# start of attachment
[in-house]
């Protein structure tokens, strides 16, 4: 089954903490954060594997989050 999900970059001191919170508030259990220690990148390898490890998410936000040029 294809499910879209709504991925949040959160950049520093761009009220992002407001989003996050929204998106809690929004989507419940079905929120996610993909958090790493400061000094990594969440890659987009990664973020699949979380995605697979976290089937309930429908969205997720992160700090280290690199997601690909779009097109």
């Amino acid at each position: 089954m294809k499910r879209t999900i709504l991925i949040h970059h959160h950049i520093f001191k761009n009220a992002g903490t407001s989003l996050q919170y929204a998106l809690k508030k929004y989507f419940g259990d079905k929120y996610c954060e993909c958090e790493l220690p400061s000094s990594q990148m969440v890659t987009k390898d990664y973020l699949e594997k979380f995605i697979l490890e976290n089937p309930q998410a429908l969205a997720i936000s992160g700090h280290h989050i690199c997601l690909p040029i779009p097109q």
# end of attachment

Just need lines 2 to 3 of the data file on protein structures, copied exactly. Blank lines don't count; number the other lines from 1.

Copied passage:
């Protein structure tokens, strides 16, 4: 089954903490954060594997989050 999900970059001191919170508030259990220690990148390898490890998410936000040029 294809499910879209709504991925949040959160950049520093761009009220992002407001989003996050929204998106809690929004989507419940079905929120996610993909958090790493400061000094990594969440890659987009990664973020699949979380995605697979976290089937309930429908969205997720992160700090280290690199997601690909779009097109």
């Amino acid at each position: 089954m294809k499910r879209t999900i709504l991925i949040h970059h959160h950049i520093f001191k761009n009220a992002g903490t407001s989003l996050q919170y929204a998106l809690k508030k929004y989507f419940g259990d079905k929120y996610c954060e993909c958090e790493l220690p400061s000094s990594q990148m969440v890659t987009k390898d990664y973020l699949e594997k979380f995605i697979l490890e976290n089937p309930q998410a429908l969205a997720i936000s992160g700090h280290h989050i690199c997601l690909p040029i779009p097109q």